Mr. Graham, by comparison, is a douchebag. Yes, I’m still using that term even though it isn’t cool anymore. Graham’s first coaching job was at Rice University. He stayed for one year and bolted for Tulsa, where he stayed for six years. Presumably he only stayed because a better job wasn’t forthcoming, because as soon as one was offered (at Pitt), he bolted. At Pitt he recruited players on the promise that this was his dream job, that they would stay at Pitt together and build a dynasty in the Big East (not hard to do given the competition). According to players, as recently as the week before he took the job at Arizona State he denied he was interested in any other positions. Then? He sent his players a text message. From the road. On his way to Tempe:
"I have resigned my position at Pitt in the best interest of my family to pursue the head coaching position at Arizona State," the message sent to players said. "Coaching there has always been a dream of ours and we have family there. The timing of the circumstances have prohibited me from telling you this directly. I now am on my way to Tempe to continue those discussions. God Bless. Coach Graham."
This from Mark Schlabach at ESPN.com:
In today's college football, coaches jump from job to job every season without consequences, but most coaches handle leaving their schools with more sincerity and professionalism than Graham did.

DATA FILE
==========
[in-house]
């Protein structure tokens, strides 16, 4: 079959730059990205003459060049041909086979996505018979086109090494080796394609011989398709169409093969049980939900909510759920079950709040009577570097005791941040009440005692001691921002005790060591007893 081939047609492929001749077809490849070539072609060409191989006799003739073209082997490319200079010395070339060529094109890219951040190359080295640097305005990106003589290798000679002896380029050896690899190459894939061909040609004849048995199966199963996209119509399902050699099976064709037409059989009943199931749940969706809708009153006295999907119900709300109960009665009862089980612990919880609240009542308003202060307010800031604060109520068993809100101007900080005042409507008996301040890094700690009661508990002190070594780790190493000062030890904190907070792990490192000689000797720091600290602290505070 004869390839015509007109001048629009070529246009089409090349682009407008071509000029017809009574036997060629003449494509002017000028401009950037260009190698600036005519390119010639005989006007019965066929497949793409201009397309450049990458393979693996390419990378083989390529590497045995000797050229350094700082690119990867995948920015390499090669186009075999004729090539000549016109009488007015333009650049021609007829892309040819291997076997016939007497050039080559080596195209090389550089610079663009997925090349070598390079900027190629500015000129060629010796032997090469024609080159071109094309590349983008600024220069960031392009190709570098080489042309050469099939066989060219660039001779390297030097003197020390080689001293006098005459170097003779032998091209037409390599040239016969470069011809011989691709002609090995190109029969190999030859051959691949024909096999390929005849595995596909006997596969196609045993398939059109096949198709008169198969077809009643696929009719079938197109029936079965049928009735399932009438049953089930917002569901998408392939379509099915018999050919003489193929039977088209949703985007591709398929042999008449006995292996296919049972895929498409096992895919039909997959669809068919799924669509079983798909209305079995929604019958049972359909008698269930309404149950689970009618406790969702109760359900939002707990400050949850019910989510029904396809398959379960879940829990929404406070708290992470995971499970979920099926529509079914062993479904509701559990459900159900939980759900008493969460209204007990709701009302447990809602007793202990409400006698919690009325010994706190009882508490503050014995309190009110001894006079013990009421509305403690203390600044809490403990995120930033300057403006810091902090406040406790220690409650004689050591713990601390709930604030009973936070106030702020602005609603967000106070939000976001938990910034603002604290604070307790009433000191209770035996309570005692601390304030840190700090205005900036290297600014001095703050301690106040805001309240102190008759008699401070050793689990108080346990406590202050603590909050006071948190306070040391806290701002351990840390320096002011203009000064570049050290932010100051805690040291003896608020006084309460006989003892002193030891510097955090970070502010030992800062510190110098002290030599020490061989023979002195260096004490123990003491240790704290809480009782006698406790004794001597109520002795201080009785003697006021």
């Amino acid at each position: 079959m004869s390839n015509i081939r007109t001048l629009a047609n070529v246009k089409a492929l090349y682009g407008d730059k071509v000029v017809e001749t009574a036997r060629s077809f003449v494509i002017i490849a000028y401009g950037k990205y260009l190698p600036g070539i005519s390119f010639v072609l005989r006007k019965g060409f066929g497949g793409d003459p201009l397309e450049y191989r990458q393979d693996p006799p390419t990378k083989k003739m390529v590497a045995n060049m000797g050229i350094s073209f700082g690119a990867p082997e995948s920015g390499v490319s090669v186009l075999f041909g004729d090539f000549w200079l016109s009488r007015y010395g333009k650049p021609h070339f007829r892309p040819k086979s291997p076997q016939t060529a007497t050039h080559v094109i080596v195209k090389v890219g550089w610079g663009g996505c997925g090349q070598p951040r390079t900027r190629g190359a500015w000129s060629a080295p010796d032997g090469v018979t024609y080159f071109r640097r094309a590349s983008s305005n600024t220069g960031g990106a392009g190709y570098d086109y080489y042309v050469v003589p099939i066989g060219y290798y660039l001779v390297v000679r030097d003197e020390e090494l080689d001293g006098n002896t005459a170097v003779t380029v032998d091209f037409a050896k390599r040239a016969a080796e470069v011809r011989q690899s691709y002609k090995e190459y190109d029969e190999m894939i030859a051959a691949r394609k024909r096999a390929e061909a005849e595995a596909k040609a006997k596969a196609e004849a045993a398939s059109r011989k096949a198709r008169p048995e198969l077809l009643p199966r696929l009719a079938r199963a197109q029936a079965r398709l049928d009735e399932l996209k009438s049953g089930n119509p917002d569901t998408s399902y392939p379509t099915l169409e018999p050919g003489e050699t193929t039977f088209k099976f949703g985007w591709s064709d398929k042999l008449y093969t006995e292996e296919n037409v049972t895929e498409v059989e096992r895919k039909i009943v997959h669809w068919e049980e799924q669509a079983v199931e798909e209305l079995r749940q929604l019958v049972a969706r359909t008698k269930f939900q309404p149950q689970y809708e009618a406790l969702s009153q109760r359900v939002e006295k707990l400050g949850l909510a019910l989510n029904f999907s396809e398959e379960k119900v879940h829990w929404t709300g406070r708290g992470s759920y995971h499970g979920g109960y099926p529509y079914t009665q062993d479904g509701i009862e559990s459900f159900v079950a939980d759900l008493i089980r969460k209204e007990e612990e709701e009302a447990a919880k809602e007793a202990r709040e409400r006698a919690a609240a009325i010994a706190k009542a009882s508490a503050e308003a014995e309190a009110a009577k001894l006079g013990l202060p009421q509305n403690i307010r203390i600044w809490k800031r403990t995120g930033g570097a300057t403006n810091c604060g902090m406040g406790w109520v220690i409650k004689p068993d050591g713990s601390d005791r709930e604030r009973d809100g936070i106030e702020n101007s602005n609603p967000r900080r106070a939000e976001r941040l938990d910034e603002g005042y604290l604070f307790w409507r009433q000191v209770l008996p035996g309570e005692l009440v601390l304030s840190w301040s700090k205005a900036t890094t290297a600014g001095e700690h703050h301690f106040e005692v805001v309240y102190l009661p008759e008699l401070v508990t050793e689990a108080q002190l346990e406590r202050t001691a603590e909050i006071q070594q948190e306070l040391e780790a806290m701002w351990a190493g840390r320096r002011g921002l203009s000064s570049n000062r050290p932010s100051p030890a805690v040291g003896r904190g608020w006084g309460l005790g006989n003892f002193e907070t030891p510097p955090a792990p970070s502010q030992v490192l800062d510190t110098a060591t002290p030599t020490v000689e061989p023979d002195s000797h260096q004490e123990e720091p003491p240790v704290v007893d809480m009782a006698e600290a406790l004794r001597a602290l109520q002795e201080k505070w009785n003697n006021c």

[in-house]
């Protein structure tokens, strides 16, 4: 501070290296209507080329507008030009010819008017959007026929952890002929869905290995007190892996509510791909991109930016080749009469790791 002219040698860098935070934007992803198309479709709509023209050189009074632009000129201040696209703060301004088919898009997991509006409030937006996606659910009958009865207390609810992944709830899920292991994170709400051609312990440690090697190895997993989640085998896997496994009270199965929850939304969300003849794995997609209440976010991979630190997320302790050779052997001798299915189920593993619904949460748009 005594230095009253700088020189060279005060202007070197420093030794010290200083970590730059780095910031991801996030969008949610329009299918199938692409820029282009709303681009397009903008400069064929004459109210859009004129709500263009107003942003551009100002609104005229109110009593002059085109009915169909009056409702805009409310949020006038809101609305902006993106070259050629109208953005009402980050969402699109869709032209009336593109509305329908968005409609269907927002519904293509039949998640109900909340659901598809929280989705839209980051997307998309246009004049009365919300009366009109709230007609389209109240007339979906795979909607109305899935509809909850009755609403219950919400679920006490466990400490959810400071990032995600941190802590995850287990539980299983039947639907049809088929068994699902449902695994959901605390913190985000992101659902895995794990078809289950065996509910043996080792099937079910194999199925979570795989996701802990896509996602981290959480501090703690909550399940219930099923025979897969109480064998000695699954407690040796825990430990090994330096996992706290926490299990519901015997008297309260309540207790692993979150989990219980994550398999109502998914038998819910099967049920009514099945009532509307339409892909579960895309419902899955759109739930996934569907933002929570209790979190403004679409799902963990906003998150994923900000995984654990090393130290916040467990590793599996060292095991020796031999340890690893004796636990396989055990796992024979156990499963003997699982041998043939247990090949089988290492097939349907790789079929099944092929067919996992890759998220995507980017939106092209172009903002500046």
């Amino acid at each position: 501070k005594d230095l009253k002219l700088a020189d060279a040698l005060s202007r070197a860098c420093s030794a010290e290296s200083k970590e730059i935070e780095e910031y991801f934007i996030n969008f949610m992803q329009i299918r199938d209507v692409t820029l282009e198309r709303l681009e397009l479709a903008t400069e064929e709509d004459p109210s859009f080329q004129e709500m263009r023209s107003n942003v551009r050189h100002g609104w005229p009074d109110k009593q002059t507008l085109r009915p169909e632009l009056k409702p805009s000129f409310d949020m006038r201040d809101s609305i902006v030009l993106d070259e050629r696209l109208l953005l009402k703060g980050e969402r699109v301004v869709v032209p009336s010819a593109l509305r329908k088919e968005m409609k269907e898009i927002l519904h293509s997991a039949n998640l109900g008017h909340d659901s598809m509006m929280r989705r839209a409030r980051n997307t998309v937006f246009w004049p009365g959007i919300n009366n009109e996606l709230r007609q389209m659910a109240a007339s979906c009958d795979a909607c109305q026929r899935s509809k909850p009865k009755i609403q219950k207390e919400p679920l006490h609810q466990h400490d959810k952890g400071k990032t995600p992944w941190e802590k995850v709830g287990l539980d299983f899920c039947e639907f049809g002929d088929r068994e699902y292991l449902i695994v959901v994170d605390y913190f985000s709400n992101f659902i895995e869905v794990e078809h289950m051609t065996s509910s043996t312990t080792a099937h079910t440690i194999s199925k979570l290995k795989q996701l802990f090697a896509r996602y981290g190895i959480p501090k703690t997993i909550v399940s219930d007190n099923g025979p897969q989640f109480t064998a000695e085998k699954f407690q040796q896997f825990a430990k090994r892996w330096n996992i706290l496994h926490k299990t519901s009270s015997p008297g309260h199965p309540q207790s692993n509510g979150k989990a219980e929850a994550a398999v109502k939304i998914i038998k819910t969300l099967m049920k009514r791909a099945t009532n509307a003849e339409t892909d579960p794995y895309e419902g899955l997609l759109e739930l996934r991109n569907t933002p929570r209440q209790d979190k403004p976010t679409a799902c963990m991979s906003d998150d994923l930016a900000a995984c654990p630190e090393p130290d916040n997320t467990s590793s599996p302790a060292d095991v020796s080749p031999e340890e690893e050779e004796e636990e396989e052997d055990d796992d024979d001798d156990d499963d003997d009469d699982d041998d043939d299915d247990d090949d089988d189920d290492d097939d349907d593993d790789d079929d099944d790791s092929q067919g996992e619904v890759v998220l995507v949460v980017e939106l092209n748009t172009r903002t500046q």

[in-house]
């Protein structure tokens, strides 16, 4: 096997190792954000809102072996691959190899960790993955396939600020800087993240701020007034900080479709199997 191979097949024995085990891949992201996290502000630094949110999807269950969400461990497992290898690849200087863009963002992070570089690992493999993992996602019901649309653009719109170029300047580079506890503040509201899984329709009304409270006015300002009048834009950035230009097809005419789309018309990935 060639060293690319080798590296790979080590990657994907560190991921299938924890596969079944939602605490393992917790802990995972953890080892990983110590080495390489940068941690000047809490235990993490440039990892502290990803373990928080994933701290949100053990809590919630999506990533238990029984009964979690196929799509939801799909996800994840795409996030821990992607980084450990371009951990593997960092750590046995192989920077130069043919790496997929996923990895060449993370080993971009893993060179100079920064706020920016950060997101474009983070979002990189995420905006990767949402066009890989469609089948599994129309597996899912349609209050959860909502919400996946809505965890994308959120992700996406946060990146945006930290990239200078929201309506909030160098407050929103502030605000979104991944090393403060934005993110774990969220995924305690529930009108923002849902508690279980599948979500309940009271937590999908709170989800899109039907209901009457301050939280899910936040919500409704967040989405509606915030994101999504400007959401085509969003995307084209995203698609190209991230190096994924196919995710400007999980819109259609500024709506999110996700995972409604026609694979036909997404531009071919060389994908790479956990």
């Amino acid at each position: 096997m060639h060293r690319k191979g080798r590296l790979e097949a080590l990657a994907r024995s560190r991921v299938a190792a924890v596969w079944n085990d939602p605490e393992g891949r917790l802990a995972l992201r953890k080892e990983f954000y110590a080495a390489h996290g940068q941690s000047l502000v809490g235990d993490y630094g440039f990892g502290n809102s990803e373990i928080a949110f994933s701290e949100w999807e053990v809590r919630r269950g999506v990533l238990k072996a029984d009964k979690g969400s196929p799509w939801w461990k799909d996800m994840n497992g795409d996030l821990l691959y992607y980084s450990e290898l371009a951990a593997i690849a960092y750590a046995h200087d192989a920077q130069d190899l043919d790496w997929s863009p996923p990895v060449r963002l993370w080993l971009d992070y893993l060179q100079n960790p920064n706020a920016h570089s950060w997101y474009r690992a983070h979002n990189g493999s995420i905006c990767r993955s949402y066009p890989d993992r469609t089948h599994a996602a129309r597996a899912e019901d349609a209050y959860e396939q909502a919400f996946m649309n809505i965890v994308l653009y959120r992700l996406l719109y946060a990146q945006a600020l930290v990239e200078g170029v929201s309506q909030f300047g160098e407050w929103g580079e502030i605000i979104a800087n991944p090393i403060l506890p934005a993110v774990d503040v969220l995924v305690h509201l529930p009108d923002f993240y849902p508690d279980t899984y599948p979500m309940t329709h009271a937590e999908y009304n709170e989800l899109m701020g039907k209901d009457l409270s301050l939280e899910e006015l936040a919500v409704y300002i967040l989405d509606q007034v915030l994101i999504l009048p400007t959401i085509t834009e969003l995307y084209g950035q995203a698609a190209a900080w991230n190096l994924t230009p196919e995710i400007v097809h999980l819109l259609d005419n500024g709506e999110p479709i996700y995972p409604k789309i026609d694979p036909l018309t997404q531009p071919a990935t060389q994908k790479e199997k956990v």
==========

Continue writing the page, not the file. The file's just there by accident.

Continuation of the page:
Graham said he took the Arizona State job so his wife could be closer to her family in Arizona. He said Arizona State is a place where he'd like to retire.
Just seven months ago, Graham said the same things about Pittsburgh.
In other words, “Fuck you kids! You’re on your own!”
Backup quarterback Trey Anderson tweeted his reaction: "I take a nap for 2 hours, wake up to find out my head coach is gone.”
This is the free-market. This is money talking. But Graham (and Erickson, and Paterno, and Tressel, and every other college coach) gets paid because those kids toil and sweat for them. The kids on the field do the risky labor and get none of the payment. Oh sure, there are some kids on scholarships (1 year, non-guaranteed scholarships) and a tiny fraction of them play pro ball and profit from the opportunity to play college sports. But those kids also take all the risk. And all the punishment.